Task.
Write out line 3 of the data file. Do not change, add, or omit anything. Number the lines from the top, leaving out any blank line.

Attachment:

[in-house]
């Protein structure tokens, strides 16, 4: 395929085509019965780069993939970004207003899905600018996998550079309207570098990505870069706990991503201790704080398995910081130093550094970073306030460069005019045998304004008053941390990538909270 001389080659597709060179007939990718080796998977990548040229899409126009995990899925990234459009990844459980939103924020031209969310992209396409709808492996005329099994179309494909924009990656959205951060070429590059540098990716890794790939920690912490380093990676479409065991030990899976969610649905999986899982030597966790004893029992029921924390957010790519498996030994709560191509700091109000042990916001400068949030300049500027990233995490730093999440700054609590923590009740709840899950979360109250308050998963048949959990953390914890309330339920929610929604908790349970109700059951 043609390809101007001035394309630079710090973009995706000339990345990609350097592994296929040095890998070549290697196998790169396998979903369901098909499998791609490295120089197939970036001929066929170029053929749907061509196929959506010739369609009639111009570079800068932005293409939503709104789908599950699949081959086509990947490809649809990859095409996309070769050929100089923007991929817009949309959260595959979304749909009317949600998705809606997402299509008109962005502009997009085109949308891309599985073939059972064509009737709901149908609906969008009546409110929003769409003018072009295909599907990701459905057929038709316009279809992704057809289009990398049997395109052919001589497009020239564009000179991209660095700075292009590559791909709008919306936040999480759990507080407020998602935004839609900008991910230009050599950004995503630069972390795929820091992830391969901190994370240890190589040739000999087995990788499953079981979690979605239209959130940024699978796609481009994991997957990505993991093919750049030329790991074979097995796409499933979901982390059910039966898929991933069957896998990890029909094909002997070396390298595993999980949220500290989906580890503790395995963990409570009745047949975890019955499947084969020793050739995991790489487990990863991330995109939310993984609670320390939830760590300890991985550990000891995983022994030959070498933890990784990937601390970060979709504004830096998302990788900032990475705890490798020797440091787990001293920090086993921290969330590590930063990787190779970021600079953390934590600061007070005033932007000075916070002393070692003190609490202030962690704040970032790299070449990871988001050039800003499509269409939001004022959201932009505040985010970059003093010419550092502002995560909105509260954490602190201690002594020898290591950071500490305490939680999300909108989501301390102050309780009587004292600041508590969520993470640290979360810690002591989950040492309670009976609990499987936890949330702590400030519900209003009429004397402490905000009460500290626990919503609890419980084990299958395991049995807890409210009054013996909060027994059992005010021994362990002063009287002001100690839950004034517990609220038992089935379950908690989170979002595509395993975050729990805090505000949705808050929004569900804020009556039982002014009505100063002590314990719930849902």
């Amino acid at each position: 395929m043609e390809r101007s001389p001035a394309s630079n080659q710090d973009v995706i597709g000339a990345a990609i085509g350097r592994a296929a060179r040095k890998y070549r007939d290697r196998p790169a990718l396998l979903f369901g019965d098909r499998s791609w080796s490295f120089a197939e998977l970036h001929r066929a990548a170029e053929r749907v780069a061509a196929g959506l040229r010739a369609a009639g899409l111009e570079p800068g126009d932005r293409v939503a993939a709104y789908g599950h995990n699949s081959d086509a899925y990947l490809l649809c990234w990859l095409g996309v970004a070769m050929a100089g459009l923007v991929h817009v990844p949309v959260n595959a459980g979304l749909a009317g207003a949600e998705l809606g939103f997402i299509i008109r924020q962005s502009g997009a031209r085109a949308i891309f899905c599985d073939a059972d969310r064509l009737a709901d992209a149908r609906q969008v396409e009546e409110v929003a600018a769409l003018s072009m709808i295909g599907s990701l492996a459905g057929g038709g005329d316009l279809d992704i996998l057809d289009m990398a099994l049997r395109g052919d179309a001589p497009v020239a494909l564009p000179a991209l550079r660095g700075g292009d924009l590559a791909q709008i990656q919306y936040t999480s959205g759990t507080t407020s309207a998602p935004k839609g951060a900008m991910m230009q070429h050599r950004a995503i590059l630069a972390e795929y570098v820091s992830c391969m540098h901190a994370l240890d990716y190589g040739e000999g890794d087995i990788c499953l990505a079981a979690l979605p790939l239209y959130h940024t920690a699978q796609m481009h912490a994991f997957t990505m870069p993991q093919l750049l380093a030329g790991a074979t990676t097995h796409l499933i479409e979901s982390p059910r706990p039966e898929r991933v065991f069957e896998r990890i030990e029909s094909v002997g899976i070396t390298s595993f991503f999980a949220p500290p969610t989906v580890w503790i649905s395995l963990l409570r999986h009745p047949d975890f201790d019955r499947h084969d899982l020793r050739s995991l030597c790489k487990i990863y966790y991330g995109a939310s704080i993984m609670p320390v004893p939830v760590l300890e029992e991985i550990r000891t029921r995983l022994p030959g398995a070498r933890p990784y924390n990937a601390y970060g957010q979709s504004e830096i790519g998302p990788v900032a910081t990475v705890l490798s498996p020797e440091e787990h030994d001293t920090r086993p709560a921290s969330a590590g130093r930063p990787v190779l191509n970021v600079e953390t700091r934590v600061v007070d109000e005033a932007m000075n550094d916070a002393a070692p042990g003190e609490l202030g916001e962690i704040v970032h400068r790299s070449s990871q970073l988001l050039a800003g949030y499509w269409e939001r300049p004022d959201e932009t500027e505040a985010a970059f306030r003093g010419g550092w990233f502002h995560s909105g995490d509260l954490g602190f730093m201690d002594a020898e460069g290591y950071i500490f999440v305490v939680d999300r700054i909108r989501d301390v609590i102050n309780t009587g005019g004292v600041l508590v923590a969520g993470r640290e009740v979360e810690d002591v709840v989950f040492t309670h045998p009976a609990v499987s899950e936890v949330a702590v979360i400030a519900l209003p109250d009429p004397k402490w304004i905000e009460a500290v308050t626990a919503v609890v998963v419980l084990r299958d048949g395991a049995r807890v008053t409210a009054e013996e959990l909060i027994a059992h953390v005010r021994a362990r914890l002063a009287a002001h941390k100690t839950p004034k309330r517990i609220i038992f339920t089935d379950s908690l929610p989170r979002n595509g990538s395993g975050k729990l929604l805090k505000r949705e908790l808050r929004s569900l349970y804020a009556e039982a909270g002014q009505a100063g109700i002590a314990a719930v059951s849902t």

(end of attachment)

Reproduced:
């Amino acid at each position: 395929m043609e390809r101007s001389p001035a394309s630079n080659q710090d973009v995706i597709g000339a990345a990609i085509g350097r592994a296929a060179r040095k890998y070549r007939d290697r196998p790169a990718l396998l979903f369901g019965d098909r499998s791609w080796s490295f120089a197939e998977l970036h001929r066929a990548a170029e053929r749907v780069a061509a196929g959506l040229r010739a369609a009639g899409l111009e570079p800068g126009d932005r293409v939503a993939a709104y789908g599950h995990n699949s081959d086509a899925y990947l490809l649809c990234w990859l095409g996309v970004a070769m050929a100089g459009l923007v991929h817009v990844p949309v959260n595959a459980g979304l749909a009317g207003a949600e998705l809606g939103f997402i299509i008109r924020q962005s502009g997009a031209r085109a949308i891309f899905c599985d073939a059972d969310r064509l009737a709901d992209a149908r609906q969008v396409e009546e409110v929003a600018a769409l003018s072009m709808i295909g599907s990701l492996a459905g057929g038709g005329d316009l279809d992704i996998l057809d289009m990398a099994l049997r395109g052919d179309a001589p497009v020239a494909l564009p000179a991209l550079r660095g700075g292009d924009l590559a791909q709008i990656q919306y936040t999480s959205g759990t507080t407020s309207a998602p935004k839609g951060a900008m991910m230009q070429h050599r950004a995503i590059l630069a972390e795929y570098v820091s992830c391969m540098h901190a994370l240890d990716y190589g040739e000999g890794d087995i990788c499953l990505a079981a979690l979605p790939l239209y959130h940024t920690a699978q796609m481009h912490a994991f997957t990505m870069p993991q093919l750049l380093a030329g790991a074979t990676t097995h796409l499933i479409e979901s982390p059910r706990p039966e898929r991933v065991f069957e896998r990890i030990e029909s094909v002997g899976i070396t390298s595993f991503f999980a949220p500290p969610t989906v580890w503790i649905s395995l963990l409570r999986h009745p047949d975890f201790d019955r499947h084969d899982l020793r050739s995991l030597c790489k487990i990863y966790y991330g995109a939310s704080i993984m609670p320390v004893p939830v760590l300890e029992e991985i550990r000891t029921r995983l022994p030959g398995a070498r933890p990784y924390n990937a601390y970060g957010q979709s504004e830096i790519g998302p990788v900032a910081t990475v705890l490798s498996p020797e440091e787990h030994d001293t920090r086993p709560a921290s969330a590590g130093r930063p990787v190779l191509n970021v600079e953390t700091r934590v600061v007070d109000e005033a932007m000075n550094d916070a002393a070692p042990g003190e609490l202030g916001e962690i704040v970032h400068r790299s070449s990871q970073l988001l050039a800003g949030y499509w269409e939001r300049p004022d959201e932009t500027e505040a985010a970059f306030r003093g010419g550092w990233f502002h995560s909105g995490d509260l954490g602190f730093m201690d002594a020898e460069g290591y950071i500490f999440v305490v939680d999300r700054i909108r989501d301390v609590i102050n309780t009587g005019g004292v600041l508590v923590a969520g993470r640290e009740v979360e810690d002591v709840v989950f040492t309670h045998p009976a609990v499987s899950e936890v949330a702590v979360i400030a519900l209003p109250d009429p004397k402490w304004i905000e009460a500290v308050t626990a919503v609890v998963v419980l084990r299958d048949g395991a049995r807890v008053t409210a009054e013996e959990l909060i027994a059992h953390v005010r021994a362990r914890l002063a009287a002001h941390k100690t839950p004034k309330r517990i609220i038992f339920t089935d379950s908690l929610p989170r979002n595509g990538s395993g975050k729990l929604l805090k505000r949705e908790l808050r929004s569900l349970y804020a009556e039982a909270g002014q009505a100063g109700i002590a314990a719930v059951s849902t």